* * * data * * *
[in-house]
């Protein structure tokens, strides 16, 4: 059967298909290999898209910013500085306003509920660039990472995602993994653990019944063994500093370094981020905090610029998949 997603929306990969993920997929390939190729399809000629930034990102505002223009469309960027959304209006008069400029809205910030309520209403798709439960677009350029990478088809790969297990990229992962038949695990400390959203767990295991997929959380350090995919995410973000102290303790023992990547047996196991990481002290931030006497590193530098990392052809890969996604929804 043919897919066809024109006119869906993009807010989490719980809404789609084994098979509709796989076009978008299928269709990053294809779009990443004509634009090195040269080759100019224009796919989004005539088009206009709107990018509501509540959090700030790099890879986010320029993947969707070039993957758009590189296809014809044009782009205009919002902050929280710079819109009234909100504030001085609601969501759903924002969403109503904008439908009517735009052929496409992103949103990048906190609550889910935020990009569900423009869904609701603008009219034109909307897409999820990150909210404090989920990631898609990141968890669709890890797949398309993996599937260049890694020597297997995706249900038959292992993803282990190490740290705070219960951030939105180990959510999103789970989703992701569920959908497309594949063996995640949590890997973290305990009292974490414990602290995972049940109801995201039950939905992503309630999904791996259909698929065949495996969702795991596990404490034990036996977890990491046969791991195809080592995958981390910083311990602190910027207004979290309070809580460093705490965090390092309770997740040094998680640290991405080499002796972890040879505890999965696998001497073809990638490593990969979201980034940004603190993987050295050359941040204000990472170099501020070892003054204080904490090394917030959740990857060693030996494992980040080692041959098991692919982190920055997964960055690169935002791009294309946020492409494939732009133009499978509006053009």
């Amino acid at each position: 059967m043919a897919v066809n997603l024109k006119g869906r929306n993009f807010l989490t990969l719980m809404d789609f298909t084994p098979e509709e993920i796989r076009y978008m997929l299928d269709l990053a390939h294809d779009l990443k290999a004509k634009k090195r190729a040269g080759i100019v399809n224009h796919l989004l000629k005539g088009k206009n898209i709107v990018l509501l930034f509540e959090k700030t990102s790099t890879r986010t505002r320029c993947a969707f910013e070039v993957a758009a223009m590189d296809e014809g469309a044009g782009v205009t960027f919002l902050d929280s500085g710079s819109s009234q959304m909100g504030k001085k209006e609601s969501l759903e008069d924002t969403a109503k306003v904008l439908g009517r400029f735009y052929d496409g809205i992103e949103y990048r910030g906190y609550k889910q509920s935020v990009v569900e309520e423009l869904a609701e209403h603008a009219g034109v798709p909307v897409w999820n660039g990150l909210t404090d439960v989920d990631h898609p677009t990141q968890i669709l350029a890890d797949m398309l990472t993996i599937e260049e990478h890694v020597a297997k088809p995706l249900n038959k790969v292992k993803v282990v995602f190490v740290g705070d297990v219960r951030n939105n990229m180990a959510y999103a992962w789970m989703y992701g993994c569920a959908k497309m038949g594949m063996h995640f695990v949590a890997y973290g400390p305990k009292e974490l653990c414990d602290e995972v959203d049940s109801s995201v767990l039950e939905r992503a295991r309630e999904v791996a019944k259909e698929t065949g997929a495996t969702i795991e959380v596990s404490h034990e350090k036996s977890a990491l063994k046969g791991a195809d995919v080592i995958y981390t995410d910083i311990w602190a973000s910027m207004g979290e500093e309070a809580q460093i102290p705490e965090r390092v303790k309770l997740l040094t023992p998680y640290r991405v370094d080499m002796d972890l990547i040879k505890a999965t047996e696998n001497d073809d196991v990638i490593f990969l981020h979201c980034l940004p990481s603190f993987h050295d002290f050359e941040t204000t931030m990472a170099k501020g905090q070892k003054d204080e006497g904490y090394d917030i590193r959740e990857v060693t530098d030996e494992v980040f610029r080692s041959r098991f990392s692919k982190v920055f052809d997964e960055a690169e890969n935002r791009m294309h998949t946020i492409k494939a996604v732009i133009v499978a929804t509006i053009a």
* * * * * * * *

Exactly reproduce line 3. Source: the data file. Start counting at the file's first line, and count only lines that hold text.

């Amino acid at each position: 059967m043919a897919v066809n997603l024109k006119g869906r929306n993009f807010l989490t990969l719980m809404d789609f298909t084994p098979e509709e993920i796989r076009y978008m997929l299928d269709l990053a390939h294809d779009l990443k290999a004509k634009k090195r190729a040269g080759i100019v399809n224009h796919l989004l000629k005539g088009k206009n898209i709107v990018l509501l930034f509540e959090k700030t990102s790099t890879r986010t505002r320029c993947a969707f910013e070039v993957a758009a223009m590189d296809e014809g469309a044009g782009v205009t960027f919002l902050d929280s500085g710079s819109s009234q959304m909100g504030k001085k209006e609601s969501l759903e008069d924002t969403a109503k306003v904008l439908g009517r400029f735009y052929d496409g809205i992103e949103y990048r910030g906190y609550k889910q509920s935020v990009v569900e309520e423009l869904a609701e209403h603008a009219g034109v798709p909307v897409w999820n660039g990150l909210t404090d439960v989920d990631h898609p677009t990141q968890i669709l350029a890890d797949m398309l990472t993996i599937e260049e990478h890694v020597a297997k088809p995706l249900n038959k790969v292992k993803v282990v995602f190490v740290g705070d297990v219960r951030n939105n990229m180990a959510y999103a992962w789970m989703y992701g993994c569920a959908k497309m038949g594949m063996h995640f695990v949590a890997y973290g400390p305990k009292e974490l653990c414990d602290e995972v959203d049940s109801s995201v767990l039950e939905r992503a295991r309630e999904v791996a019944k259909e698929t065949g997929a495996t969702i795991e959380v596990s404490h034990e350090k036996s977890a990491l063994k046969g791991a195809d995919v080592i995958y981390t995410d910083i311990w602190a973000s910027m207004g979290e500093e309070a809580q460093i102290p705490e965090r390092v303790k309770l997740l040094t023992p998680y640290r991405v370094d080499m002796d972890l990547i040879k505890a999965t047996e696998n001497d073809d196991v990638i490593f990969l981020h979201c980034l940004p990481s603190f993987h050295d002290f050359e941040t204000t931030m990472a170099k501020g905090q070892k003054d204080e006497g904490y090394d917030i590193r959740e990857v060693t530098d030996e494992v980040f610029r080692s041959r098991f990392s692919k982190v920055f052809d997964e960055a690169e890969n935002r791009m294309h998949t946020i492409k494939a996604v732009i133009v499978a929804t509006i053009a």